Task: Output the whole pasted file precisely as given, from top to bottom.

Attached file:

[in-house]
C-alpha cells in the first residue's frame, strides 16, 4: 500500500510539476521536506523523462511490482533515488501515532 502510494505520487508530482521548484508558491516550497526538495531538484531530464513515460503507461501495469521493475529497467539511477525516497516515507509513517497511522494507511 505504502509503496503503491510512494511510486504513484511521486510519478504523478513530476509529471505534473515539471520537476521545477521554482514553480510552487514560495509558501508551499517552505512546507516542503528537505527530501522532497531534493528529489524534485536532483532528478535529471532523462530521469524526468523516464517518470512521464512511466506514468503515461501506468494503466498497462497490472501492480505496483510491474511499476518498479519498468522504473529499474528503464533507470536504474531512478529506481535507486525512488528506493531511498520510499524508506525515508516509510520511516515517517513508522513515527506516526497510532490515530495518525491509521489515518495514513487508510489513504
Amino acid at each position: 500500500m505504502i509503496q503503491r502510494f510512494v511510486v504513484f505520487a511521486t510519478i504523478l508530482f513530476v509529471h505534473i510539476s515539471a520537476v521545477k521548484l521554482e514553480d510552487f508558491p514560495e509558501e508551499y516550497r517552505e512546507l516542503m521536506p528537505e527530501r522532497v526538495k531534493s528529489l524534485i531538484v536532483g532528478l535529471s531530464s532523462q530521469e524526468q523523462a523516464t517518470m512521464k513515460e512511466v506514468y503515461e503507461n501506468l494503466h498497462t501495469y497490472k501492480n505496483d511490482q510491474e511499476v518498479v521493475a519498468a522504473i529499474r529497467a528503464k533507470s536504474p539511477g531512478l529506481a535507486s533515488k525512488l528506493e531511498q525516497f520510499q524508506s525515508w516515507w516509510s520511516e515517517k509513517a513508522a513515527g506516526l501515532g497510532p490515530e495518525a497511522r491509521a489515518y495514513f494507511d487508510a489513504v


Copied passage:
[in-house]
C-alpha cells in the first residue's frame, strides 16, 4: 500500500510539476521536506523523462511490482533515488501515532 502510494505520487508530482521548484508558491516550497526538495531538484531530464513515460503507461501495469521493475529497467539511477525516497516515507509513517497511522494507511 505504502509503496503503491510512494511510486504513484511521486510519478504523478513530476509529471505534473515539471520537476521545477521554482514553480510552487514560495509558501508551499517552505512546507516542503528537505527530501522532497531534493528529489524534485536532483532528478535529471532523462530521469524526468523516464517518470512521464512511466506514468503515461501506468494503466498497462497490472501492480505496483510491474511499476518498479519498468522504473529499474528503464533507470536504474531512478529506481535507486525512488528506493531511498520510499524508506525515508516509510520511516515517517513508522513515527506516526497510532490515530495518525491509521489515518495514513487508510489513504
Amino acid at each position: 500500500m505504502i509503496q503503491r502510494f510512494v511510486v504513484f505520487a511521486t510519478i504523478l508530482f513530476v509529471h505534473i510539476s515539471a520537476v521545477k521548484l521554482e514553480d510552487f508558491p514560495e509558501e508551499y516550497r517552505e512546507l516542503m521536506p528537505e527530501r522532497v526538495k531534493s528529489l524534485i531538484v536532483g532528478l535529471s531530464s532523462q530521469e524526468q523523462a523516464t517518470m512521464k513515460e512511466v506514468y503515461e503507461n501506468l494503466h498497462t501495469y497490472k501492480n505496483d511490482q510491474e511499476v518498479v521493475a519498468a522504473i529499474r529497467a528503464k533507470s536504474p539511477g531512478l529506481a535507486s533515488k525512488l528506493e531511498q525516497f520510499q524508506s525515508w516515507w516509510s520511516e515517517k509513517a513508522a513515527g506516526l501515532g497510532p490515530e495518525a497511522r491509521a489515518y495514513f494507511d487508510a489513504v